Reconsider nuclear power. While support from environmentalists is still scarce, former opponents such as Environmental Defense are now increasingly open to nuclear power, because it produces no carbon emissions. After a 30-year dry spell, the Nuclear Regulatory Commission now expects to receive applications for 32 new reactors across the United States. With nuclear waste already piling up at existing plants, we need a concerted research effort to find a safe disposal method and to ensure cleaner, cheaper, safer technology for new power plants.

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Tax carbon, or develop a cap-and-trade system. It may sound crazy, but executives of such energy companies as Dynegy and Duke Energy have recently come out in support of a tax on carbon. They describe such a tax as the least cumbersome way to encourage conservation and reduce carbon-dioxide emissions.

But how is a tax that could push the price of gas to $5 a gallon going to sit with the middle class? To make the change affordable, oil investor T. Boone Pickens and others suggest using carbon-tax revenue to ease the payroll-tax burden on middle-class workers.

The alternative to a carbon tax, backed by General Motors, among others, is a cap-and-trade system, with the overall limit on carbon emissions to become stricter each year. Companies would be free to choose the cheapest way to make their reductions, either by investing in efficiency or by buying carbon credits from companies that find a way to come in under their targets.

A federal cap-and-trade system, launched in 1995, already has proved effective at dealing with acid-rain emissions. But ExxonMobil CEO Rex Tillerson has argued that a carbon tax would be simpler to administer and more stable in its economic effects.

Promote alternative energy and conservation. But do it carefully. Right now, the federal government pays a 51-cent subsidy on the production of every gallon of corn ethanol. Agribusiness giants like Tyson Foods and Cargill say misplaced emphasis on ethanol is destabilizing the farm economy and driving up the price of food. Moreover, in some cases, corn ethanol produces more pollution than ordinary gasoline. Daniel Kammen of the University of California at Berkeley argues for incentives aimed more accurately at the results we really need.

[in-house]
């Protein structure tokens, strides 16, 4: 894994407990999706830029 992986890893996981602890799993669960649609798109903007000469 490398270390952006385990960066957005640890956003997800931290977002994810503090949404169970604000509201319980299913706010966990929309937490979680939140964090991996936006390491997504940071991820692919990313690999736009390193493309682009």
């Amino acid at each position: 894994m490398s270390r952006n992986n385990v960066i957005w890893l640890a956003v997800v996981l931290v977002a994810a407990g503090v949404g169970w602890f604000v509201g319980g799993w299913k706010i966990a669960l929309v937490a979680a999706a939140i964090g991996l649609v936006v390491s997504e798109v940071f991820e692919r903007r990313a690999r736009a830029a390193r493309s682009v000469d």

For instance, cellulosic biofuel -- made from inedible parts of plants or from nonfood plants such as switchgrass -- could meet an eighth of the nation's transport energy needs with little effect on food prices, and deliver an 80% improvement in greenhouse gas emissions compared with conventional gasoline.

Incentives also should promote energy efficiency and conservation; that's the cheapest, fastest way to bring down energy costs.

Exploit our competitive edge. We're losing old-economy manufacturing jobs, but the United States leads the world in pollution monitoring, control and abatement. The environmental-technologies business is worth an estimated 1.4 million jobs in this country -- and could be worth much more if U.S. trade negotiators can beat down steep tariffs on environmental products imported to China, Brazil and other countries.

To get a sense of the potential market, consider this: China alone is spending $12 billion on environmental

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projects to prepare for the 2008 Olympics.

Invest in public transportation. Americans like suburbs. As a result, the average family spends far too much on cars. Jammed roads mean commuters waste increasing amounts of time idling in traffic, spewing exhaust. And rising gas prices just add to the financial and emotional toll.

Mass-transit use has risen 30% since 1995, faster than highway miles driven. But advocates now urge increased federal funding to get ahead of the trend, making public transit more comfortable and convenient.

The American Public Transportation Association calculates that the average two-income family saves $6,235 a year by making the switch from cars to public transit. That's more than most families spend on food. And there's another payoff: At current ridership levels, says APTA president William Millar, public-transit users eliminate the need for one supertanker from the Middle East every 11 days.

Say goodbye to sprawl. Denser developments in cities and around existing transport hubs use energy far more efficiently and produce fewer carbon dioxide emissions. One way to rethink how we live: New-urbanism designer Andres Duany says shopping malls failing across the country can take on another life as mini-cities if we add housing and office space.

Old city centers also are getting more attention. For instance, the federal New Markets Tax Credit program rewards investment in struggling communities. One result: In April, the first commercial building will open in a planned 88-acre residential, retail and medical-research development next to Johns Hopkins Medical Center in East Baltimore. It promises to bring 4,000 new jobs to the neighborhood.

To most middle-class Americans, climate change and the energy crisis naturally look like a terrible threat. But just as with Sputnik, which circled ominously overhead 50 years ago, a looming environmental and energy crisis could be America's next big opportunity.

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Published Dec. 28, 2007